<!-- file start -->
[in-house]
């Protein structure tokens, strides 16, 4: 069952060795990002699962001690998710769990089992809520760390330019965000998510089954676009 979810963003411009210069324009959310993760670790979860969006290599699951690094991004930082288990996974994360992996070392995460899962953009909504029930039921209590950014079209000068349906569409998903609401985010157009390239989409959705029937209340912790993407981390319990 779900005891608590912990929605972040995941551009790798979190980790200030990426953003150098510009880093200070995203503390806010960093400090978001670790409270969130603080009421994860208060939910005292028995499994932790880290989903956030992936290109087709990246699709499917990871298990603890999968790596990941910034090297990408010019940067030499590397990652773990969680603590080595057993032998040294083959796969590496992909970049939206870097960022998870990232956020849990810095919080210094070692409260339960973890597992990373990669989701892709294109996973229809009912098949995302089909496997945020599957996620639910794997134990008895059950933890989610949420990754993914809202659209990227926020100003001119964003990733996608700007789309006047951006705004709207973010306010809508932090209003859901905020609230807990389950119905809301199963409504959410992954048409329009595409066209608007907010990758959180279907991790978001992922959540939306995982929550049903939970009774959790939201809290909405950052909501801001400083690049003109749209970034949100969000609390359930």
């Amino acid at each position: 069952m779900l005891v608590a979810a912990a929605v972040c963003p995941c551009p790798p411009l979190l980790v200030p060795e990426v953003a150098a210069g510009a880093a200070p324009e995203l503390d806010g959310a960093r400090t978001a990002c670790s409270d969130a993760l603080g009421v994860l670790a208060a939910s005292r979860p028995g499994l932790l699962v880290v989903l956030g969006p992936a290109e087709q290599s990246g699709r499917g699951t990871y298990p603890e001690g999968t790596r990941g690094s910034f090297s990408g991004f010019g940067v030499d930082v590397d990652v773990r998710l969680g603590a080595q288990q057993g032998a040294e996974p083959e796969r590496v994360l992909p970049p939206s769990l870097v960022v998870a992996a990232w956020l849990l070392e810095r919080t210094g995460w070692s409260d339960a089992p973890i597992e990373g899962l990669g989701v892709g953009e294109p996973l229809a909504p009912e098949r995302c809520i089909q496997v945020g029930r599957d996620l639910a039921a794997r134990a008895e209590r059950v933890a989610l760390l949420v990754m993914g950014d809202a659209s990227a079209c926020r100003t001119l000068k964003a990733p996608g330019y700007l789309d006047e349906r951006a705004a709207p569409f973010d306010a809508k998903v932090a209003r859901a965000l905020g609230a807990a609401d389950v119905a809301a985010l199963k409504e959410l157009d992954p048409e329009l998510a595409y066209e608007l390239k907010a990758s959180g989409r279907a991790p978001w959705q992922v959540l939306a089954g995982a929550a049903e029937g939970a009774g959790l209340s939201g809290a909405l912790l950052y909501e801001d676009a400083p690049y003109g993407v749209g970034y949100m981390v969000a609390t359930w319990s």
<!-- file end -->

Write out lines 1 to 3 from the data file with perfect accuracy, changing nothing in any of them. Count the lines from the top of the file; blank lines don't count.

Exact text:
[in-house]
């Protein structure tokens, strides 16, 4: 069952060795990002699962001690998710769990089992809520760390330019965000998510089954676009 979810963003411009210069324009959310993760670790979860969006290599699951690094991004930082288990996974994360992996070392995460899962953009909504029930039921209590950014079209000068349906569409998903609401985010157009390239989409959705029937209340912790993407981390319990 779900005891608590912990929605972040995941551009790798979190980790200030990426953003150098510009880093200070995203503390806010960093400090978001670790409270969130603080009421994860208060939910005292028995499994932790880290989903956030992936290109087709990246699709499917990871298990603890999968790596990941910034090297990408010019940067030499590397990652773990969680603590080595057993032998040294083959796969590496992909970049939206870097960022998870990232956020849990810095919080210094070692409260339960973890597992990373990669989701892709294109996973229809009912098949995302089909496997945020599957996620639910794997134990008895059950933890989610949420990754993914809202659209990227926020100003001119964003990733996608700007789309006047951006705004709207973010306010809508932090209003859901905020609230807990389950119905809301199963409504959410992954048409329009595409066209608007907010990758959180279907991790978001992922959540939306995982929550049903939970009774959790939201809290909405950052909501801001400083690049003109749209970034949100969000609390359930």
């Amino acid at each position: 069952m779900l005891v608590a979810a912990a929605v972040c963003p995941c551009p790798p411009l979190l980790v200030p060795e990426v953003a150098a210069g510009a880093a200070p324009e995203l503390d806010g959310a960093r400090t978001a990002c670790s409270d969130a993760l603080g009421v994860l670790a208060a939910s005292r979860p028995g499994l932790l699962v880290v989903l956030g969006p992936a290109e087709q290599s990246g699709r499917g699951t990871y298990p603890e001690g999968t790596r990941g690094s910034f090297s990408g991004f010019g940067v030499d930082v590397d990652v773990r998710l969680g603590a080595q288990q057993g032998a040294e996974p083959e796969r590496v994360l992909p970049p939206s769990l870097v960022v998870a992996a990232w956020l849990l070392e810095r919080t210094g995460w070692s409260d339960a089992p973890i597992e990373g899962l990669g989701v892709g953009e294109p996973l229809a909504p009912e098949r995302c809520i089909q496997v945020g029930r599957d996620l639910a039921a794997r134990a008895e209590r059950v933890a989610l760390l949420v990754m993914g950014d809202a659209s990227a079209c926020r100003t001119l000068k964003a990733p996608g330019y700007l789309d006047e349906r951006a705004a709207p569409f973010d306010a809508k998903v932090a209003r859901a965000l905020g609230a807990a609401d389950v119905a809301a985010l199963k409504e959410l157009d992954p048409e329009l998510a595409y066209e608007l390239k907010a990758s959180g989409r279907a991790p978001w959705q992922v959540l939306a089954g995982a929550a049903e029937g939970a009774g959790l209340s939201g809290a909405l912790l950052y909501e801001d676009a400083p690049y003109g993407v749209g970034y949100m981390v969000a609390t359930w319990s």